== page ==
Advances in Radiation Heat Transfer and Applied Optics, Including Application of Machine Learning

dc.contributor.authorYarahmadi, Mehranen
dc.contributor.committeechairMahan, James R.en
dc.contributor.committeechairNguyen, Vinhen
dc.contributor.committeememberHuxtable, Scott T.en
dc.contributor.committeememberVick, Brian L.en
dc.contributor.departmentMechanical Engineeringen
dc.date.accessioned2021-01-15T09:00:27Zen
dc.date.available2021-01-15T09:00:27Zen
dc.date.issued2021-01-14en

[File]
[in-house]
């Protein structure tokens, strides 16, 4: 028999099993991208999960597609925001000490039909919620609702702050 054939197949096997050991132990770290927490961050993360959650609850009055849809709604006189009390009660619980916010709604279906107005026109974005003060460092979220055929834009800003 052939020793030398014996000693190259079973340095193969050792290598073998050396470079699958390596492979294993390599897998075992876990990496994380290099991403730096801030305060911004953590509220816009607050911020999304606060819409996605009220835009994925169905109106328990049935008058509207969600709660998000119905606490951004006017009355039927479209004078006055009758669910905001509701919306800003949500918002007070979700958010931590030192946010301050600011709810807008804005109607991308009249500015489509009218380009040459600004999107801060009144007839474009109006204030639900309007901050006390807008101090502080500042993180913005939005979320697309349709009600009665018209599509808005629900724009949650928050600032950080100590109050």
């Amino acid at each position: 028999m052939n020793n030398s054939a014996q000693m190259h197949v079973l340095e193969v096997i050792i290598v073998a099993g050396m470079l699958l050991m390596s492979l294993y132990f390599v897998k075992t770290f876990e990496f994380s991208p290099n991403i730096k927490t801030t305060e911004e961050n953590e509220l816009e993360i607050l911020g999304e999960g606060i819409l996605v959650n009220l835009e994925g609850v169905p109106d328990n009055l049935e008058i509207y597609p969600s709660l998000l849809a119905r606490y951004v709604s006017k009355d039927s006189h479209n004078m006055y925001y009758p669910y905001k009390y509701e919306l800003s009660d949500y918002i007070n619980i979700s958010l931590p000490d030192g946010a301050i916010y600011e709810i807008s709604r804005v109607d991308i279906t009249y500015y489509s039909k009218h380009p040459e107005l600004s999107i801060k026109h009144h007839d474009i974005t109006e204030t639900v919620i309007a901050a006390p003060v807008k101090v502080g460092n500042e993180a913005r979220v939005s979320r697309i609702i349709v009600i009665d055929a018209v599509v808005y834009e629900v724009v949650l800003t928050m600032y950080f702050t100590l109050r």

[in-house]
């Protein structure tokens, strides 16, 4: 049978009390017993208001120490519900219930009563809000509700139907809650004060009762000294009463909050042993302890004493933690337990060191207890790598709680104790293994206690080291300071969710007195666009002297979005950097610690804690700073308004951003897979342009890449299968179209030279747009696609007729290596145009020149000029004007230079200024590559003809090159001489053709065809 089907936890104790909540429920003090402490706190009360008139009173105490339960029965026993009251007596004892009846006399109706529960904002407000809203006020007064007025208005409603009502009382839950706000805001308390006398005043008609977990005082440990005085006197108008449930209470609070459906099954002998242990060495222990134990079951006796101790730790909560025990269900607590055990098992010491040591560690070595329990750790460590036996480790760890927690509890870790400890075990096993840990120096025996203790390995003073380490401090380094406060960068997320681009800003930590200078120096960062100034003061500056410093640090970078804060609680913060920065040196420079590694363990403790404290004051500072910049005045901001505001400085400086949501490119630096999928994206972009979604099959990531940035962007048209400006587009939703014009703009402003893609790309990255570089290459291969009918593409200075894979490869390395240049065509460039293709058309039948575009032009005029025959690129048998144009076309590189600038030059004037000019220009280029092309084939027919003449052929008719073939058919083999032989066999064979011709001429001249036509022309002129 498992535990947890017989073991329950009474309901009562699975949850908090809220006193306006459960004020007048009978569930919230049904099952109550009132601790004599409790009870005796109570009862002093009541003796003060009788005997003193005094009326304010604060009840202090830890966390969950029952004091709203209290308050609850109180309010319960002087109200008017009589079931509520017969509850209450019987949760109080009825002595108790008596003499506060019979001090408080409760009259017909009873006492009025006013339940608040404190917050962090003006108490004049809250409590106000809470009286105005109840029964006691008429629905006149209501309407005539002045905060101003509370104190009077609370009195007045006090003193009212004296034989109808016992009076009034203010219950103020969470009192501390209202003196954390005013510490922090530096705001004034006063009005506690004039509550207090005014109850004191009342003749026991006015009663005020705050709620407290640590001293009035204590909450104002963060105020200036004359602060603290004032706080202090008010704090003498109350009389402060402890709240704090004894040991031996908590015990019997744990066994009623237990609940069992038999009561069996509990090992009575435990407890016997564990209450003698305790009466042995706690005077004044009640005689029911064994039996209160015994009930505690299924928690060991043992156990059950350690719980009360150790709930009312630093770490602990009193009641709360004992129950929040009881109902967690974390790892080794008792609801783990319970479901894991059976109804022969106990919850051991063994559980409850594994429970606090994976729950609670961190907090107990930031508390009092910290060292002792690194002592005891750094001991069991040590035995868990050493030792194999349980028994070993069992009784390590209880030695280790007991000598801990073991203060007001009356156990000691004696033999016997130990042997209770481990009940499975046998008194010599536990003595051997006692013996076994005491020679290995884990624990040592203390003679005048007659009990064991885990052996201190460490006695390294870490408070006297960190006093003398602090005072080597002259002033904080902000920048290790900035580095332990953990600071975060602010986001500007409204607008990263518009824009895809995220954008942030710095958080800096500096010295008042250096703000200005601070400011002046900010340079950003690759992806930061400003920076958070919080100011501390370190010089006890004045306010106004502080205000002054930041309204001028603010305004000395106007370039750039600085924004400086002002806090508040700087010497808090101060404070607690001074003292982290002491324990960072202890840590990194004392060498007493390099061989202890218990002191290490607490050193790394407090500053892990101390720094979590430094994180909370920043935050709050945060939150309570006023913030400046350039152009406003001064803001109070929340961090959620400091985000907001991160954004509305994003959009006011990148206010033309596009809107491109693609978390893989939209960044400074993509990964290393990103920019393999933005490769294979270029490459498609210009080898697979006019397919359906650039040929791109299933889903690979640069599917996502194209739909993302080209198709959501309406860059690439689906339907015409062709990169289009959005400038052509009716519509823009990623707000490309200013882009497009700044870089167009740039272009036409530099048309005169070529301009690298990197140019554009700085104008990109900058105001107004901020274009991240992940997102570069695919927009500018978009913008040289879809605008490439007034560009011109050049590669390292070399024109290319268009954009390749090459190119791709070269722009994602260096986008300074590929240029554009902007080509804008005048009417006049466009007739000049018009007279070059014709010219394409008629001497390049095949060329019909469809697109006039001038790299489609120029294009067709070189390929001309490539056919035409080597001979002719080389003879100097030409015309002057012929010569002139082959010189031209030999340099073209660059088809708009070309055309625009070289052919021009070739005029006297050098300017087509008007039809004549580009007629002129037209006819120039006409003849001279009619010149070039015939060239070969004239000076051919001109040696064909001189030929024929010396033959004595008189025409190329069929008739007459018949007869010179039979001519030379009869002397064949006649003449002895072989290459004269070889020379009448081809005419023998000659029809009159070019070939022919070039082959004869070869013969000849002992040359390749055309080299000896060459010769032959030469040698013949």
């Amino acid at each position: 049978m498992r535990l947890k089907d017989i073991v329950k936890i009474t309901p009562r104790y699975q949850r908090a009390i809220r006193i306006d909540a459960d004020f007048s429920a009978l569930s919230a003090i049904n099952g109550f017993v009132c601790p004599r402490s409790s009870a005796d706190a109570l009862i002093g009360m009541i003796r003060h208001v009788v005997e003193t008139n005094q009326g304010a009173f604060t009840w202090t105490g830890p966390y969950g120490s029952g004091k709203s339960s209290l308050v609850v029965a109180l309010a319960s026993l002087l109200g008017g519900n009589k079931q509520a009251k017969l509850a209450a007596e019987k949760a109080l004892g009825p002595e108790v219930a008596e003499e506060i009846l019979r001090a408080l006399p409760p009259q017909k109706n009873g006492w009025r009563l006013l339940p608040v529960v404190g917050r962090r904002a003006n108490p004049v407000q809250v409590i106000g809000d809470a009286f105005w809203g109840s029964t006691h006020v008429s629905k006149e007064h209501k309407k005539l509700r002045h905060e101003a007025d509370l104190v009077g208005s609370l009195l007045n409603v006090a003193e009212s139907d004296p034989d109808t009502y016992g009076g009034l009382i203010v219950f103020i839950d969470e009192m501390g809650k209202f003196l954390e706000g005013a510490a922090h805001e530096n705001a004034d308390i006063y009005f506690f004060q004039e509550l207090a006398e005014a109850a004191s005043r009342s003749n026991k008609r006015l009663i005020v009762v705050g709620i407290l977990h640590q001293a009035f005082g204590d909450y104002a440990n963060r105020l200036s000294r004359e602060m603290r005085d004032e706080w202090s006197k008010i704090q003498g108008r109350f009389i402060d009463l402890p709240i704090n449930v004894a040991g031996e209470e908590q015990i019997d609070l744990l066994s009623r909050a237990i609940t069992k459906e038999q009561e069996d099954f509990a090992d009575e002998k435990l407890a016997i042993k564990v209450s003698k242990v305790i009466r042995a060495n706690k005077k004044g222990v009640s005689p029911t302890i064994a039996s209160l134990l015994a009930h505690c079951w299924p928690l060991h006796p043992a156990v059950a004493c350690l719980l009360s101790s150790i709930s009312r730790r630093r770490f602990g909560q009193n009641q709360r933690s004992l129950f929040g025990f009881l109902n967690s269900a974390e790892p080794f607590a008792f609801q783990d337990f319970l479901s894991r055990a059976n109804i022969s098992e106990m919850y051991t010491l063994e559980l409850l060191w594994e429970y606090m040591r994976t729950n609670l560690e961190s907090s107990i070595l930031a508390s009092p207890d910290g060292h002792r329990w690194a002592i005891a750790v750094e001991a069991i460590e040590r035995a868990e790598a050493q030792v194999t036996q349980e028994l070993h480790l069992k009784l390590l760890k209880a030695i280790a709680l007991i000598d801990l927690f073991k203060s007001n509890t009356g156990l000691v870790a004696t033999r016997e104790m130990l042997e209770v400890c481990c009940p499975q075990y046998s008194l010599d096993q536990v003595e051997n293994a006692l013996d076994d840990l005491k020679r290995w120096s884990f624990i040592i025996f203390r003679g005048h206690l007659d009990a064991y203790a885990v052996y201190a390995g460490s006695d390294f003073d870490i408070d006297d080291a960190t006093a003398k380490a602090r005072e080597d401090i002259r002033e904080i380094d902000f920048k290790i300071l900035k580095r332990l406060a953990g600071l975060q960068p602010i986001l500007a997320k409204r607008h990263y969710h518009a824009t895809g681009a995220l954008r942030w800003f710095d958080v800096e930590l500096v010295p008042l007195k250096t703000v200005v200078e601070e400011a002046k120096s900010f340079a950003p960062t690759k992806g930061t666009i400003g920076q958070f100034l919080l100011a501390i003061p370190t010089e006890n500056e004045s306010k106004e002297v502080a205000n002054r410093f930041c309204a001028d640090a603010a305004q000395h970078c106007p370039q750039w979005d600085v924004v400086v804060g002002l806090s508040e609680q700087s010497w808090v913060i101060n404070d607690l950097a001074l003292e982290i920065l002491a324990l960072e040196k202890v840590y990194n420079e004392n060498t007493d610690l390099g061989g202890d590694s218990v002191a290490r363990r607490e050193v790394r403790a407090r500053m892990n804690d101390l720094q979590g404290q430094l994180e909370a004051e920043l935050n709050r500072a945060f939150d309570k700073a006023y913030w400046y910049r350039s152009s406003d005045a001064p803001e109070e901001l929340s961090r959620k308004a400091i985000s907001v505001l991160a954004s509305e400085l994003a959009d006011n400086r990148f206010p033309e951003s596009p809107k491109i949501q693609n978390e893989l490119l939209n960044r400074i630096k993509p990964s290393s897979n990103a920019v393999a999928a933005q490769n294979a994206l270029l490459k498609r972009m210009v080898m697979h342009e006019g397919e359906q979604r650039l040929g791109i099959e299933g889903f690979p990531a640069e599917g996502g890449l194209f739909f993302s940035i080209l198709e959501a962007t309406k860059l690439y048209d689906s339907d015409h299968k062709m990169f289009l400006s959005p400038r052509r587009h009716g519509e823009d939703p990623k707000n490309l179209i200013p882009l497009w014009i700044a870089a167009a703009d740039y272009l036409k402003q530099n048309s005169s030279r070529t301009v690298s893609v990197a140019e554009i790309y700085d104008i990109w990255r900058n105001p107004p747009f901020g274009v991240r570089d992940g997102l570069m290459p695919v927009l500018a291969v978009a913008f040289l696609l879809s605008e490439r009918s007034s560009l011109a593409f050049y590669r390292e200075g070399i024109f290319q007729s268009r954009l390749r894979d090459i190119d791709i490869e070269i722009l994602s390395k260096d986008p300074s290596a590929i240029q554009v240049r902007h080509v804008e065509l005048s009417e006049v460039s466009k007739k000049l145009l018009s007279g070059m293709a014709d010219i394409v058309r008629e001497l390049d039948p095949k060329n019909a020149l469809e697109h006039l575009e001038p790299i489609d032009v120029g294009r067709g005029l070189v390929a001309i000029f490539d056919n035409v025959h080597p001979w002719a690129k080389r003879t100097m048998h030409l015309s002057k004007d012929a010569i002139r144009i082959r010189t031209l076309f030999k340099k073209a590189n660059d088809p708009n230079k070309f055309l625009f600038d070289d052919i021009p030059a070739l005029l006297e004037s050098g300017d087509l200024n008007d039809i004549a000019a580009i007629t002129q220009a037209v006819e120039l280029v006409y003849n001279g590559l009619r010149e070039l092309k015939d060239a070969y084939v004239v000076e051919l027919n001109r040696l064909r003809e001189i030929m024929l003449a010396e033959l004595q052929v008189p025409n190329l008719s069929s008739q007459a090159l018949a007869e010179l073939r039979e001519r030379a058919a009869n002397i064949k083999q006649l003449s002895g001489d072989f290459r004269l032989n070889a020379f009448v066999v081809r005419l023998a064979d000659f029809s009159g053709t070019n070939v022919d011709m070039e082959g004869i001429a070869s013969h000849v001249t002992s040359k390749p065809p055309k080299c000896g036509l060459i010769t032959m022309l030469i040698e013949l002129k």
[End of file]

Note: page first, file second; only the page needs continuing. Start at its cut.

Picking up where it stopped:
dc.description.abstractArtificial neural networks (ANNs) have been widely used in many engineering applications. This dissertation applies ANNs in the field of radiation heat transfer and applied optics. The topics of interest in this dissertation include both forward and inverse problems. Forward problems involve applications in which numerical simulation is expensive in terms of time consummation and resource utilization. Artificial neural networks can be applied in these problems for speeding up the process and reducing the required resources. The Monte Carlo ray-trace (MCRT) method is the state-of-the-art approach for modeling radiation heat transfer. It has the disadvantage of being a complex and computationally expensive process. In this dissertation, after first identifying the uncertainties associated with the MCRT method, artificial neural networks are proposed as an alternative whose computational cost is greatly reduced compared to traditional MCRT method. Inverse problems are concerned with situations in which the effects of a phenomenon are known but the cause is unknown. In such problems, available data in conjunction with ANNs provide an effective tool to derive an inverse model for recovering the cause of the phenomenon. Two problems are studied in this context. The first is concerned with an imager for which the readout power distribution is available and the viewed scene is of interest. Absorbed power distributions on a microbolometer array making up the imager is produced by discretized scenes using a high-fidelity Monte Carlo ray-trace model. The resulting readout array/scene pairs are then used to train an inverse ANN. It is demonstrated that a properly trained ANN can be utilized to convert the readout power distribution into an accurate image of the corresponding discretized scene. The recovered scene of the imager is helpful for monitoring the Earth's radiant energy budget. In the second problem, the collection of scattered radiation by a sun-photometer, or aureolemeter, is simulated using the MCRT method. The angular distribution of this radiation is summarized using the probability density function (PDF) of the incident angles on a detector. Atmospheric water cloud droplets are known to play an important role in determining the Earth's radiant energy budget and, by extension, the evolution of its climate. An extensive dataset is produced using an improved atmospheric scattering model. This dataset is then used to train and test an inverse ANN capable of recovering water cloud droplets properties from solar aureole observations.en